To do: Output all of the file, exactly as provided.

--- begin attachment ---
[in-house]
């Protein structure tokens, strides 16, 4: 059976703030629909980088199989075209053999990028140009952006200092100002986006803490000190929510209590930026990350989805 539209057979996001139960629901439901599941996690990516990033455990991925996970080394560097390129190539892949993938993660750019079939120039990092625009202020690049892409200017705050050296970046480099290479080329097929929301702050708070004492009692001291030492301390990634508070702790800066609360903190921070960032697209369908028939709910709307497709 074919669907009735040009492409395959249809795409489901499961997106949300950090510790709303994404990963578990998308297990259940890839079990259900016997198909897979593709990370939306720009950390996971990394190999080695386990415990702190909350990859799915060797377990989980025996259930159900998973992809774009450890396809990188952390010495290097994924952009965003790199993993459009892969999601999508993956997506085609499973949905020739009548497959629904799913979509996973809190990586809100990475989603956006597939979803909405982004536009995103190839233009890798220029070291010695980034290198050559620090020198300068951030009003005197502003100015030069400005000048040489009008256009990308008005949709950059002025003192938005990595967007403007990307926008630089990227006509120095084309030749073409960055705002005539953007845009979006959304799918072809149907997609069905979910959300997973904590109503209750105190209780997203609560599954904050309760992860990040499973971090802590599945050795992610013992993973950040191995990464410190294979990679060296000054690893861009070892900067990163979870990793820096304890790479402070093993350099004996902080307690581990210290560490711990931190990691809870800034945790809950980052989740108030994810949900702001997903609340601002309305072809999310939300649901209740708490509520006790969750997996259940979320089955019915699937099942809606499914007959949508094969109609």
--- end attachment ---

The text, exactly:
[in-house]
């Protein structure tokens, strides 16, 4: 059976703030629909980088199989075209053999990028140009952006200092100002986006803490000190929510209590930026990350989805 539209057979996001139960629901439901599941996690990516990033455990991925996970080394560097390129190539892949993938993660750019079939120039990092625009202020690049892409200017705050050296970046480099290479080329097929929301702050708070004492009692001291030492301390990634508070702790800066609360903190921070960032697209369908028939709910709307497709 074919669907009735040009492409395959249809795409489901499961997106949300950090510790709303994404990963578990998308297990259940890839079990259900016997198909897979593709990370939306720009950390996971990394190999080695386990415990702190909350990859799915060797377990989980025996259930159900998973992809774009450890396809990188952390010495290097994924952009965003790199993993459009892969999601999508993956997506085609499973949905020739009548497959629904799913979509996973809190990586809100990475989603956006597939979803909405982004536009995103190839233009890798220029070291010695980034290198050559620090020198300068951030009003005197502003100015030069400005000048040489009008256009990308008005949709950059002025003192938005990595967007403007990307926008630089990227006509120095084309030749073409960055705002005539953007845009979006959304799918072809149907997609069905979910959300997973904590109503209750105190209780997203609560599954904050309760992860990040499973971090802590599945050795992610013992993973950040191995990464410190294979990679060296000054690893861009070892900067990163979870990793820096304890790479402070093993350099004996902080307690581990210290560490711990931190990691809870800034945790809950980052989740108030994810949900702001997903609340601002309305072809999310939300649901209740708490509520006790969750997996259940979320089955019915699937099942809606499914007959949508094969109609």